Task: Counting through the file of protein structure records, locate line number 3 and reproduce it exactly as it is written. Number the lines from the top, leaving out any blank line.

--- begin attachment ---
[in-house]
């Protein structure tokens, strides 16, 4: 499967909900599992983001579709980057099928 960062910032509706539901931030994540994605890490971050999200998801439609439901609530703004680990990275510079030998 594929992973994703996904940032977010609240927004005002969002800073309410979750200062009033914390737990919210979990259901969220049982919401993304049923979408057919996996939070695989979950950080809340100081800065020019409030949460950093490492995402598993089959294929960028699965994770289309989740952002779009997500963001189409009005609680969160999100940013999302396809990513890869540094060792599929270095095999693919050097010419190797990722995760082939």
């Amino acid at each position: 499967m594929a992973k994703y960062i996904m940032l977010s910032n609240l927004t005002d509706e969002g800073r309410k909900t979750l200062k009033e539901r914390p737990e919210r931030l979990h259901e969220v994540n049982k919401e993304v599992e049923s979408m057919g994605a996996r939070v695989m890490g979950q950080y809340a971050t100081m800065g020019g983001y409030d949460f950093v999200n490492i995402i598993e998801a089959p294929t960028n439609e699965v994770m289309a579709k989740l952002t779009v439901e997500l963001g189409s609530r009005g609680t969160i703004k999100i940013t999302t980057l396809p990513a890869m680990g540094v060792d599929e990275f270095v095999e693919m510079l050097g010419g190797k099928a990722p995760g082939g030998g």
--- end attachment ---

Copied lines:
């Amino acid at each position: 499967m594929a992973k994703y960062i996904m940032l977010s910032n609240l927004t005002d509706e969002g800073r309410k909900t979750l200062k009033e539901r914390p737990e919210r931030l979990h259901e969220v994540n049982k919401e993304v599992e049923s979408m057919g994605a996996r939070v695989m890490g979950q950080y809340a971050t100081m800065g020019g983001y409030d949460f950093v999200n490492i995402i598993e998801a089959p294929t960028n439609e699965v994770m289309a579709k989740l952002t779009v439901e997500l963001g189409s609530r009005g609680t969160i703004k999100i940013t999302t980057l396809p990513a890869m680990g540094v060792d599929e990275f270095v095999e693919m510079l050097g010419g190797k099928a990722p995760g082939g030998g």